Subject: Spider with Fangs??
Location: New Zealand
January 27, 2013 5:07 pm
My friends and i spotted this scary looking spider on a tree whilst we were cycling round Lake Matheson on New Zealands south island. it seemed to have ’fangs’ and two long antenna things protruding from its head.
Any information would be grrrreat! thanks!
Signature: Matthew Toothill

Harvestman

Dear Matthew,
Thank you so much for submitting these photos of an interesting Harvestman or Daddy-Long-Legs.  Like Spiders, Harvestmen are Arachnids, but they are classified in the order Opiliones.  While spiders are predators, Opiliones are generally thought of as scavengers and they do not have venom.  Your individual has some unusual traits including the vertical appendages near the head.  We found an image of an unidentified species listed as a “forest species from Kaimanawa” on the Landcare Research of New Zealand website.  We then discovered a SciBlogs site called The Atavism that has some marvelous photos of what appears to be the same species.  It is identified as
Pantopsalis albipalpis with the identification credit going to Christopher Taylor.  The Atavism supplies this information:  “Ordinarily an animal that appears to have crawled out of the pages of The War of the Worlds would be more than enough for a post here, but those spindly legs are as nothing when you compare them to the crane-like appendages growing from his head.  Amazingly, those are his jaws, or at least his chelicerae. Arachnids have two sets of limbs associated with their heads, the pedipalps (which spiders use almost like legs, and, in males to deliver sperm if you can imagine such a dual-purpose organ) and the chelicerae which are used to grasp prey and direct it toward the mouth (arachnids don’t have chewing mouth-parts like many other arthropods).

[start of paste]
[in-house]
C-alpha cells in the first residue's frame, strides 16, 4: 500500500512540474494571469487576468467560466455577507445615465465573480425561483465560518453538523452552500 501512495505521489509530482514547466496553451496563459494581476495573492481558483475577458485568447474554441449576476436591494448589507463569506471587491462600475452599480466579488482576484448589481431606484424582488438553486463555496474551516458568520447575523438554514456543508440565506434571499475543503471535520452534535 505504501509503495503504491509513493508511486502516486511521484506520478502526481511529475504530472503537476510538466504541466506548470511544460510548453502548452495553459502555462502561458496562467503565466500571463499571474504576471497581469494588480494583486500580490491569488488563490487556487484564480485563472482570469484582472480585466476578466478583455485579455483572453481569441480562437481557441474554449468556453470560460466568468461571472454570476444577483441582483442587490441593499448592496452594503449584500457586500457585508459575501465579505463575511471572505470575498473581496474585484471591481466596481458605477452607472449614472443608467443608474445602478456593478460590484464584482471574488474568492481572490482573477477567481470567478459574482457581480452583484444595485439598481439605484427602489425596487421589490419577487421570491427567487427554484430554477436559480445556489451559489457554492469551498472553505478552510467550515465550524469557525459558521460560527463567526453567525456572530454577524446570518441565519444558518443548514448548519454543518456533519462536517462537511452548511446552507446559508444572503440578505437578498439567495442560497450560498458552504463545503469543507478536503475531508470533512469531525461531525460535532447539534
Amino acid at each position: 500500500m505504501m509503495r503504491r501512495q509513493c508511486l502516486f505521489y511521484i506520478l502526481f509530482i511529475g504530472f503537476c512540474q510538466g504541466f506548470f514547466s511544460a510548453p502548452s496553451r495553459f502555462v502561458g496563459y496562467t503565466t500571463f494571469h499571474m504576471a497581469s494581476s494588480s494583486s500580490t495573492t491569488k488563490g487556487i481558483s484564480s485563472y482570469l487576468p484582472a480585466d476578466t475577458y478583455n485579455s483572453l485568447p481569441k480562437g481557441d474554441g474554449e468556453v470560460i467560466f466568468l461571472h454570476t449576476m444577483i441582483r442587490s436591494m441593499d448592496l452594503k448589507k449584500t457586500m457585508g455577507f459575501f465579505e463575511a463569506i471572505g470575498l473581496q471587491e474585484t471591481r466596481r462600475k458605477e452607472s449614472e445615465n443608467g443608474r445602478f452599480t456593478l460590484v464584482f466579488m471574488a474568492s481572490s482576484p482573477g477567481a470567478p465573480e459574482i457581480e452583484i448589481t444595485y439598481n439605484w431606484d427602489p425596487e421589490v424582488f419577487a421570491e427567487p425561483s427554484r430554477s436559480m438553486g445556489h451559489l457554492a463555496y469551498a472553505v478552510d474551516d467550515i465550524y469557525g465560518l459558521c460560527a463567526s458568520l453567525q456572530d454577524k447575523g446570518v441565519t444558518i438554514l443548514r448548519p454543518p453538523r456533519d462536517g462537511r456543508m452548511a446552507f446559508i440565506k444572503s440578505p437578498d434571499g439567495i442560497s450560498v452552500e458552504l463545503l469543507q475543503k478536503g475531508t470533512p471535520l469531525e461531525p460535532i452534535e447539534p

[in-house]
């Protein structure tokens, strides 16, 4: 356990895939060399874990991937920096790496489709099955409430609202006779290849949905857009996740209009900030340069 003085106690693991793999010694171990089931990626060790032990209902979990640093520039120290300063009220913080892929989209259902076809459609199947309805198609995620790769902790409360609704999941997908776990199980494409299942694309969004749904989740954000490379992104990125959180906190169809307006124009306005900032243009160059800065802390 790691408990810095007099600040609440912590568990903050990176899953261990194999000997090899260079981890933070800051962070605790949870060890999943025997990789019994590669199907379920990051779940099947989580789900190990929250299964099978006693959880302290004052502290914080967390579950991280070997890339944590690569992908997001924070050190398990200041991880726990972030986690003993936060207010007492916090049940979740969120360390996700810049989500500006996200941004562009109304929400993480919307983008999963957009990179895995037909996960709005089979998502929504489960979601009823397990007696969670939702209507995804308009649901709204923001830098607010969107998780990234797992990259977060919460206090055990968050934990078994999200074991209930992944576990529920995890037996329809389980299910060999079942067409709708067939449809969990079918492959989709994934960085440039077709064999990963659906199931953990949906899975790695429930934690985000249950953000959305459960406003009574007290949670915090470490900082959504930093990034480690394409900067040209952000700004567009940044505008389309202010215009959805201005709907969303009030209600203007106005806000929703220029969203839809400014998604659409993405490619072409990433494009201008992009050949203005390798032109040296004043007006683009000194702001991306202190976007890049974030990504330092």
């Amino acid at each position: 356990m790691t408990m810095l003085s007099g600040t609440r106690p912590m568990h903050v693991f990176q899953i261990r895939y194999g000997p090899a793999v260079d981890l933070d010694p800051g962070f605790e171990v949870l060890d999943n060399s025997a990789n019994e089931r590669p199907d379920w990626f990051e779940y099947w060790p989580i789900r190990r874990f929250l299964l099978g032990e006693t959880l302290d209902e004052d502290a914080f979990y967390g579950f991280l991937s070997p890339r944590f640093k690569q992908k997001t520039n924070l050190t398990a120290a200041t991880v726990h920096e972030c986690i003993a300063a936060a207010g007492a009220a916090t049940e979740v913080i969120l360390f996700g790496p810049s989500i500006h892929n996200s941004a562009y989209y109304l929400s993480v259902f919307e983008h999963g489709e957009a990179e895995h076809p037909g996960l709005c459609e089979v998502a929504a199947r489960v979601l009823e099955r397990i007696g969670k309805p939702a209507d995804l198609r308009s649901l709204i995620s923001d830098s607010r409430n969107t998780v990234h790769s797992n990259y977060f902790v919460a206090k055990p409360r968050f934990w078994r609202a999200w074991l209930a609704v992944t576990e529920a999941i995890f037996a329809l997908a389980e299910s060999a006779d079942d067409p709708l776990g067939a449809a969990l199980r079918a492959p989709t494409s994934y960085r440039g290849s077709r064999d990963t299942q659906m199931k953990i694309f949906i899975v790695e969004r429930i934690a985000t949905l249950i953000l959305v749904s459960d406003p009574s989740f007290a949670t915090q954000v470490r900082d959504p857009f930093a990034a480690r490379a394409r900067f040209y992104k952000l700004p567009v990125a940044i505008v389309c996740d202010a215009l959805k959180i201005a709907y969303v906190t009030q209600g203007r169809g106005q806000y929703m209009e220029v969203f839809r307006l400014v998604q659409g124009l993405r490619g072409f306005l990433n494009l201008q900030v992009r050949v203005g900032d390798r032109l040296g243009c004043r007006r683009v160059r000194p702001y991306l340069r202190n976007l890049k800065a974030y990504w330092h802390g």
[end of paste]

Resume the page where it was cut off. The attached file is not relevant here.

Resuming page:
Females from Pantopsalis and the related genus Megalopsalis have more or less normal chelicerae which point downwards, let their owners shuffle food towards their mouth and do very little else. As you can see, males are built a little differently. In fact, those massive hinged jaws are so different than the female form that males and females have frequently been mistaken for different species. Even within males, several species have two distinct forms; one with relatively low abd broad chelicerae and another with tall slender chompers.”  Christopher Taylor’s paper New Zealand harvestmen of the subfamily Megalopsalidinae (Opiliones: Monoscutidae) – the genus Pantopsalis can be found here on the New Zealand Government website tepapa.  We will attempt to contact Christopher Taylor to see if a species identification is possible based on your photos.  The species name cited in the SciBlogs posting,
P. albipalpis, alludes to the color white on the palps, if our Latin is correct, yet those images do not show white.  Your image does show an individual with white chelicerae.

Harvestman

Christopher Taylor provides some input
Hi Daniel,
Yes, this is the correct e-mail address. Thanks for contacting me. As
regards the animal in the photo, I suspect that it may be _Forsteropsalis_
rather than _Pantopsalis_, but it’s difficult to be sure. The two genera are
closely related and confidently distinguishing them often requires looking
at small features that are difficult to see in photographs. _Forsteropsalis_
species can be larger and more robust than _Pantopsalis_, but not always. I
can’t identify the species, sorry. Coming from that part of the South
Island, it could quite possibly be one that hasn’t yet been described.
Cheers,
Christopher Taylor

Location: New Zealand

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